14th Symposium on Integrated Observing and Assimilation Systems for the Atmosphere, Oceans, and Land Surface (IOAS-AOLS)


Observing System Simulation Experiments for a COSMIC Follow-On Mission

Ying-Hwa Kuo, UCAR, Boulder, CO; and T. Iwabuchi, W. S. Schreiner, T. K. Wee, and Z. Ma

The six-satellite COSMIC GPS radio occultation (RO) mission was launched in April 2006. It is designed to have a five-year mission life. We can anticipate gradual degradation of the COSMIC constellation after 2011. With the significant positive impacts of COSMIC on operational weather prediction, climate studies, and ionospheric research and space weather forecasting, there is strong interest in developing a COSMIC follow-on mission to continue the provision of GPS RO data to support weather, climate and ionospheric science objectives. Taiwan's National Space Organization and NOAA/NESDIS have started the planning process for a COSMIC follow-on mission, known as the COSMIC-II. Preliminary design of COSMIC-II calls for a 12-satellite constellation, tracking radio signals from GPS, GALILEO, and GLONASS, using an advanced RO receiver. In this paper, we perform a series of observing system simulation experiments (OSSE) to examine the potential impact of constellation design on the analysis and prediction of tropical cyclones. Using the example of Typhoon Shanshan (2006), we consider several options of constellation design. The first option is to keep all the 12 satellites in high latitude inclination (72 degree), like the current COSMIC constellation. We find such constellation design yields significant imbalance in terms of data density between the tropics and high latitudes. There are three times more GPS RO soundings over the polar regions than over the tropics. The second option is to place 8 satellites in 72 degree inclination and 4 satellites in 24 degree inclination. With such option, we obtain a much more homogeneous data distribution around the globe. The second option also provides a significantly greater impact on the analysis and prediction of tropical cyclones. We are in the process of conducting additional OSSEs for other storms, and with other possible constellation options. These results will be reported at the workshop.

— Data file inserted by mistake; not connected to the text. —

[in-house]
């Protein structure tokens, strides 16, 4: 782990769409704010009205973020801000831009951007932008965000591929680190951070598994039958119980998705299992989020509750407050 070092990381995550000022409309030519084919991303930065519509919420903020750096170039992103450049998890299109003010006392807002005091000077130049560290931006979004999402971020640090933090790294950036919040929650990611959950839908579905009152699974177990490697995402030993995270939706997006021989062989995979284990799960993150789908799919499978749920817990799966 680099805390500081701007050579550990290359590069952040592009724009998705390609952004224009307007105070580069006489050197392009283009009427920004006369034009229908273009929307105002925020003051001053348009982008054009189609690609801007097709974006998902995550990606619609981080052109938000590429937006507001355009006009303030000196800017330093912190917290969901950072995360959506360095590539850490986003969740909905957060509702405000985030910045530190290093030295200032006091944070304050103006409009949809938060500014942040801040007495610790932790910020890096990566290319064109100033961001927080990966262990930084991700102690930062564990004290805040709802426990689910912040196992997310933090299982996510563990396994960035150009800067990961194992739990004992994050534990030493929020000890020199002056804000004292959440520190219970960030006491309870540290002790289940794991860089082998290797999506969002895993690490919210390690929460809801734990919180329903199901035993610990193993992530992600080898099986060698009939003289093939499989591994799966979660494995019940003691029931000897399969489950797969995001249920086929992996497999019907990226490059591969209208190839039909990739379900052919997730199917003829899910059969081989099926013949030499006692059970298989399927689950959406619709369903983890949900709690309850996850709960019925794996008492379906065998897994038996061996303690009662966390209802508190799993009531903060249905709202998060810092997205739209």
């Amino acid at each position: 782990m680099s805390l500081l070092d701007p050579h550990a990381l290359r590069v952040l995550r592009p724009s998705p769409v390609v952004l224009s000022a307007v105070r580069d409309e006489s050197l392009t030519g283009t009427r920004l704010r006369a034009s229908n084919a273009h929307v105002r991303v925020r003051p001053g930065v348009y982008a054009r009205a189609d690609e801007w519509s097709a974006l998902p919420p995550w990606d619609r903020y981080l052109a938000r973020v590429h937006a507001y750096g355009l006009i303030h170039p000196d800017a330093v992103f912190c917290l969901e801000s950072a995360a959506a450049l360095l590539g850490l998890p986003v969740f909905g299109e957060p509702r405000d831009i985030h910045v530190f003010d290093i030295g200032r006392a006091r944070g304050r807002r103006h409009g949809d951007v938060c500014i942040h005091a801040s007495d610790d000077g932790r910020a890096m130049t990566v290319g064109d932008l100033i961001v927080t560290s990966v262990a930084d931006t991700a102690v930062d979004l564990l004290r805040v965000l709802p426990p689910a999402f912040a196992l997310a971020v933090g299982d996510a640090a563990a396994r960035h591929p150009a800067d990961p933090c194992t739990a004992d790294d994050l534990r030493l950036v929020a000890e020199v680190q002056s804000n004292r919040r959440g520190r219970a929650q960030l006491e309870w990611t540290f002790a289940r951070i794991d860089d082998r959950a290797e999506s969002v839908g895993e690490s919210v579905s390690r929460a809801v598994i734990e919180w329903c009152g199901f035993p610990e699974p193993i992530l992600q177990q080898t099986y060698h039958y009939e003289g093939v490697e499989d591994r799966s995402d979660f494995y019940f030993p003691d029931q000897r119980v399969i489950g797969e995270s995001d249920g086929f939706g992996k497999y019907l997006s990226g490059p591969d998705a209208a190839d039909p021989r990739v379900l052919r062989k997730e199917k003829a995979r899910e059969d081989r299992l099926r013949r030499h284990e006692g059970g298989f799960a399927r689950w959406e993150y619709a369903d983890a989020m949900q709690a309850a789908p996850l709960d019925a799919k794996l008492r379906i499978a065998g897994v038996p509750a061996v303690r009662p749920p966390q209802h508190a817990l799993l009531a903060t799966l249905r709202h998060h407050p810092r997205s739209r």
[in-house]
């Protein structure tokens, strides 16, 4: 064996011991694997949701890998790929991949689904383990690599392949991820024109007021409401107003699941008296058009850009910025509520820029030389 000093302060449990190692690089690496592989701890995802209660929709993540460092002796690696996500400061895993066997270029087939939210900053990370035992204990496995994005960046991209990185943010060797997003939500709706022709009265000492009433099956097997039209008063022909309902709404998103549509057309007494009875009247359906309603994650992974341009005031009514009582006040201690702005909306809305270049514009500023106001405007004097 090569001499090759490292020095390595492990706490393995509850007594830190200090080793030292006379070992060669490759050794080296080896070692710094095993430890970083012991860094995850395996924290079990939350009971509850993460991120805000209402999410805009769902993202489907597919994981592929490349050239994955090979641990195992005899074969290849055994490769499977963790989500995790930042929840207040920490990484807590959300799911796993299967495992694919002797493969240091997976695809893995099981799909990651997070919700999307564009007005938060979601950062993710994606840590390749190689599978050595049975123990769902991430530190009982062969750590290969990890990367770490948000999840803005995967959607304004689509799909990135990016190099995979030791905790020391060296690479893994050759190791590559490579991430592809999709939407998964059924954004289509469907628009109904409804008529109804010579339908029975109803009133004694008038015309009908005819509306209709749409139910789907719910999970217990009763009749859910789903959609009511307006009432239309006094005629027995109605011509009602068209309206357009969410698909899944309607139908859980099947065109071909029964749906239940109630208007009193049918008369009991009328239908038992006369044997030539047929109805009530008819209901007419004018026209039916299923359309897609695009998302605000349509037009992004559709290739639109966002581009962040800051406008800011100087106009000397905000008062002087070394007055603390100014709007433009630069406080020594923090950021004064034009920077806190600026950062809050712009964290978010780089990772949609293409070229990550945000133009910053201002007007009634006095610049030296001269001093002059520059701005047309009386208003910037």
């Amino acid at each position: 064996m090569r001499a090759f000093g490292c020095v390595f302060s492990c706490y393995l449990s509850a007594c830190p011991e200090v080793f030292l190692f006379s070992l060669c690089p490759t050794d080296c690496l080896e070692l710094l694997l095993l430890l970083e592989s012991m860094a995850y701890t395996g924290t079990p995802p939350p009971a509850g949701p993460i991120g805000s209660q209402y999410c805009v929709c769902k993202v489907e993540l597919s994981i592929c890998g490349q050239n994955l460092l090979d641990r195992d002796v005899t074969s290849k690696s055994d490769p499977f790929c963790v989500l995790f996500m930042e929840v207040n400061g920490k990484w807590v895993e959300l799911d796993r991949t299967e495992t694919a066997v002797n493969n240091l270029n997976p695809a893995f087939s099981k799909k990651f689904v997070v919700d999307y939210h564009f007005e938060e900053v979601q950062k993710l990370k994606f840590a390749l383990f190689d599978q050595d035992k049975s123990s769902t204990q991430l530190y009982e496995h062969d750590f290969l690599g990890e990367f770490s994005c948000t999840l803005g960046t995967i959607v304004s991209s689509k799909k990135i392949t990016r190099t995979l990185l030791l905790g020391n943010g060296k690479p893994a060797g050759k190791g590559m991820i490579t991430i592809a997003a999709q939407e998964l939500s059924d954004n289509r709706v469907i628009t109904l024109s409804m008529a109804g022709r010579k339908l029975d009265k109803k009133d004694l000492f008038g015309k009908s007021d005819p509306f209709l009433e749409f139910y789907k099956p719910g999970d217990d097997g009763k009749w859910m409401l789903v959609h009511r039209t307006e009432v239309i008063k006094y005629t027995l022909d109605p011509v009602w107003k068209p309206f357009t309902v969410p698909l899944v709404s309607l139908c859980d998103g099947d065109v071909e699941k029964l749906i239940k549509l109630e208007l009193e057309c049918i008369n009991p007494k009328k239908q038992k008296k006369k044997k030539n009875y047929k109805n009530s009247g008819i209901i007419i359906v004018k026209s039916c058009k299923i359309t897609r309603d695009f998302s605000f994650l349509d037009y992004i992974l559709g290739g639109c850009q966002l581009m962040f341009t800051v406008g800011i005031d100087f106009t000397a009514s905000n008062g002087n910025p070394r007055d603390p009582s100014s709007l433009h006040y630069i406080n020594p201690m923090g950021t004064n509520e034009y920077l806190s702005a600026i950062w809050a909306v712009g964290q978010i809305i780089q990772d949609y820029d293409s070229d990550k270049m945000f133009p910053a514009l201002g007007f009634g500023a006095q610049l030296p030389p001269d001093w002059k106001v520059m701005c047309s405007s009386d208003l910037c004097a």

Recorded presentation

Session 6A, Experiments involving observations, real or hypothetical: data impact tests and observing system simulation experiments (OSSEs) II
Tuesday, 19 January 2010, 3:30 PM-5:00 PM, B207

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